Zika virus alert: World Health Organization warns of spread of virus


The World Health Organization warns of the possible spread of the Zika virus in all places where Aedes mosquitoes thrive. The virus has widely spread since it was first reported in May 2015. The infection has reportedly been found in 23 countries and is still spreading. 

WHO Director-General Dr. Margaret Chan said during the information session on Jan. 28, as posted on the WHO Twitter account, that the Zika virus is spreading explosively and calls the level of alarm to be extremely high. 

CNN reports that there is no prevention nor treatment, and advises the use of repellent and covering the skin areas prone to infection. Furthermore, WHO advises patients to drink plenty of water and take common medicine for fever.

Like dengue, the Zika virus is also carried and transmitted by Aedes mosquitoes that breed in stagnant waters. When a mosquito feeds on an infected person, it becomes infected and passes on the virus to other people it bites. Inconclusive studies suggest that the virus may be sexually transmitted. Dengue and Zika symptoms, according to the fact sheet released by WHO, are also similar wherein infected individuals may have headache, fever, conjunctivitis or red eyes, joint pains, muscle pains and skin rashes. Symptoms are said to be milder compared to that of dengue and lasts from two to seven days after being bitten by a mosquito carrying the strain. Incubation period is typically three to 12 days.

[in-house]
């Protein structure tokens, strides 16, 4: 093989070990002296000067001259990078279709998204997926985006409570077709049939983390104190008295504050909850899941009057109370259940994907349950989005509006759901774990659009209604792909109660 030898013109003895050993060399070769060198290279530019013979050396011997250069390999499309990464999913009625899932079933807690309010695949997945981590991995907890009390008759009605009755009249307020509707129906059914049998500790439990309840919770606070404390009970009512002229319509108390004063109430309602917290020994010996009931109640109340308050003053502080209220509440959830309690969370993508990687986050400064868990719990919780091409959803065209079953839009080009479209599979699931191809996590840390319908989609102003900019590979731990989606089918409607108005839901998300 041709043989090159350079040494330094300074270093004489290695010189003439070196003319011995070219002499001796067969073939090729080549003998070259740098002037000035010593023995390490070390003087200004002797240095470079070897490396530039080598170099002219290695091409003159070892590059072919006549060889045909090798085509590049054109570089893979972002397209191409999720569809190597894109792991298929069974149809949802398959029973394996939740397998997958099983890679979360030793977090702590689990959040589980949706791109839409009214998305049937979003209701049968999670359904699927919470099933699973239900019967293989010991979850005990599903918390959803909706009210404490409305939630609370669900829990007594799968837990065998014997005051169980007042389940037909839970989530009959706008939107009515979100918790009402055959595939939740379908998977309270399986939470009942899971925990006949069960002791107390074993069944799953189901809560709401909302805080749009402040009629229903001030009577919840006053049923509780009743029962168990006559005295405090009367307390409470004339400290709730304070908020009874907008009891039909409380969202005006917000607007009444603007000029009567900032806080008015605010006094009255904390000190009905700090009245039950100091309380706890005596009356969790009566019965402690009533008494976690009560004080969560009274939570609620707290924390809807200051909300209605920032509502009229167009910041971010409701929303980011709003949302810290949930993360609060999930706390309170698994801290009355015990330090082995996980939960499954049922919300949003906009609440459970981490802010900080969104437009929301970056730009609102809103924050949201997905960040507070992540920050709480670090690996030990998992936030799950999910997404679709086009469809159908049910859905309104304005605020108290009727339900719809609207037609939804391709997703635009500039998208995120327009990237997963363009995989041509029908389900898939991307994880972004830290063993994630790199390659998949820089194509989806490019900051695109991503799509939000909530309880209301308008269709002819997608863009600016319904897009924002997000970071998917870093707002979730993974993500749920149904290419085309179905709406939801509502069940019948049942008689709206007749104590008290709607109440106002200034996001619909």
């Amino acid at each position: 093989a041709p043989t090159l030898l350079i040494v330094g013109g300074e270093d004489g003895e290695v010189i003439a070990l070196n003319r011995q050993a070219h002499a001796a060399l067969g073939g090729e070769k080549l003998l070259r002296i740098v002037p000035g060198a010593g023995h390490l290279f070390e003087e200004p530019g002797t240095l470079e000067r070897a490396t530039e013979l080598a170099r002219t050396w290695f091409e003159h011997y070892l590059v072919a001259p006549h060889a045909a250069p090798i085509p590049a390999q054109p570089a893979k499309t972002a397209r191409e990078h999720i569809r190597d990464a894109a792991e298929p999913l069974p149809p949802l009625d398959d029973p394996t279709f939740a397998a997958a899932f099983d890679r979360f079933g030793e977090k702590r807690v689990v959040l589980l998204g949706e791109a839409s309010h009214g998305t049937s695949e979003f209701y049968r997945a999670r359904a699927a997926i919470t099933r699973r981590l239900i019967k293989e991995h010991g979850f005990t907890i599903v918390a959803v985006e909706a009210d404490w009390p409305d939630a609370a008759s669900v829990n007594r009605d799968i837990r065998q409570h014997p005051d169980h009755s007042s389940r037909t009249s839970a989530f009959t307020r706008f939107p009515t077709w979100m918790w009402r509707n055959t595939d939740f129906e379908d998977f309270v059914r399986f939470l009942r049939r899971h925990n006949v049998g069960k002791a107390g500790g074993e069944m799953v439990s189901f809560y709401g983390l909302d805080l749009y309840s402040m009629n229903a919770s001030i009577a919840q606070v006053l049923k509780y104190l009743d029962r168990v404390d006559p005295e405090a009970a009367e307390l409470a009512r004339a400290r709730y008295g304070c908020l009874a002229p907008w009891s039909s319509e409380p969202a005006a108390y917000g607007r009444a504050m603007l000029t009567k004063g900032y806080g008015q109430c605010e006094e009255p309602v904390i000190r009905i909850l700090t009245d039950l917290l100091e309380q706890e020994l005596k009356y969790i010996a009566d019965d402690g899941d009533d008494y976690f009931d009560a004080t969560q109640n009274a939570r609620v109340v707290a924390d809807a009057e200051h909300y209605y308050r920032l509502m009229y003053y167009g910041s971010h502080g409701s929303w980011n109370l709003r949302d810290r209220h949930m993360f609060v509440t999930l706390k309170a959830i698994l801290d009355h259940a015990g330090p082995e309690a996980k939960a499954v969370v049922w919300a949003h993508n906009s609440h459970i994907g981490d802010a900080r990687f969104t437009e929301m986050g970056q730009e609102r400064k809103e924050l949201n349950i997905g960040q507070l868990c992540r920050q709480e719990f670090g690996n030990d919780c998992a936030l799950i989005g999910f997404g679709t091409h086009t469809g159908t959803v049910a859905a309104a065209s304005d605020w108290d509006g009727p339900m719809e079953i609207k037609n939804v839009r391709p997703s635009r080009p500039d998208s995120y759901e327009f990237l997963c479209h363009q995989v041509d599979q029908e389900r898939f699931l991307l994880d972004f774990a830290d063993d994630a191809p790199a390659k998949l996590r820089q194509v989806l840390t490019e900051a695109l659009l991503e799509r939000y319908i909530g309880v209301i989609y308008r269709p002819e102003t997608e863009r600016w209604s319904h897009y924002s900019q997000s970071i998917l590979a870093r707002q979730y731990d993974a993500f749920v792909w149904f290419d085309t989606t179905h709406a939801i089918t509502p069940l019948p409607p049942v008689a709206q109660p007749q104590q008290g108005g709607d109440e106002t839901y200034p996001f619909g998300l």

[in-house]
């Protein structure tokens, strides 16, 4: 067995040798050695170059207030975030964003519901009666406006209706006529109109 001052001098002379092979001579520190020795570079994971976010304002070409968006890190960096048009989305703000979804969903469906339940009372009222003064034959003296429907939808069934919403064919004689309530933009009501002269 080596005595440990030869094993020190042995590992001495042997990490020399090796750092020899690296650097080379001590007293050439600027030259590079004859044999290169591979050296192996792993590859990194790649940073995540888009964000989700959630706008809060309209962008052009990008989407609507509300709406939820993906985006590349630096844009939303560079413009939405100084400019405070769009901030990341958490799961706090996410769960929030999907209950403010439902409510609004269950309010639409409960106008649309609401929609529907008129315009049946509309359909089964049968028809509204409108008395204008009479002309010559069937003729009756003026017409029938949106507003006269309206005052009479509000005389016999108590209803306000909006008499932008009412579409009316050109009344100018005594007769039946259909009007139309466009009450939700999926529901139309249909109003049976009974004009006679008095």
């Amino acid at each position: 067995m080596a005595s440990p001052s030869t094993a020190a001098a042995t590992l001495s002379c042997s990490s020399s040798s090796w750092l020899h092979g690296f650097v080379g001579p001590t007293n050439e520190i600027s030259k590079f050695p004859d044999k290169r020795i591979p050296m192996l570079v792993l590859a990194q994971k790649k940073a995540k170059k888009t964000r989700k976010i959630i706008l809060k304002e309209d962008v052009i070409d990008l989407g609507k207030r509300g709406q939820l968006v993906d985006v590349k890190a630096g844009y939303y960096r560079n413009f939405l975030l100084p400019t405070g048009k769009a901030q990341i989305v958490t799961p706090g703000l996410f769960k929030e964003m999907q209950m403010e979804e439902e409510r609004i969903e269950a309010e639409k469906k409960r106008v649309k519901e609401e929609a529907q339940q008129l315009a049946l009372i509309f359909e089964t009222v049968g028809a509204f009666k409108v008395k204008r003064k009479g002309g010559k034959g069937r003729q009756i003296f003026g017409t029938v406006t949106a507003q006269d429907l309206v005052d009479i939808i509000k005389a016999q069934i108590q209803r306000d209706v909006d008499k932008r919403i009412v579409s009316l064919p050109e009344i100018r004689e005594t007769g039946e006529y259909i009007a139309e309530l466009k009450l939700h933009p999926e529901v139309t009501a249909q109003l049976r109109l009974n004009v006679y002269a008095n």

The Zika virus has also reportedly affected fetus development since October. Pregnant women infected by the disease pass on the virus causing babies to be born with small and underdeveloped brains.

The 2016 Olympic Games in Rio de Janeiro is also affected by the spread of infection in their area. While concerns over Zika virus have been raised, BBC reports authorities declared that athletes and spectators are not at risk except for pregnant women. The Olympics and Paralympic games set to take place in August and September is taking precautionary measures in preparation for the said event.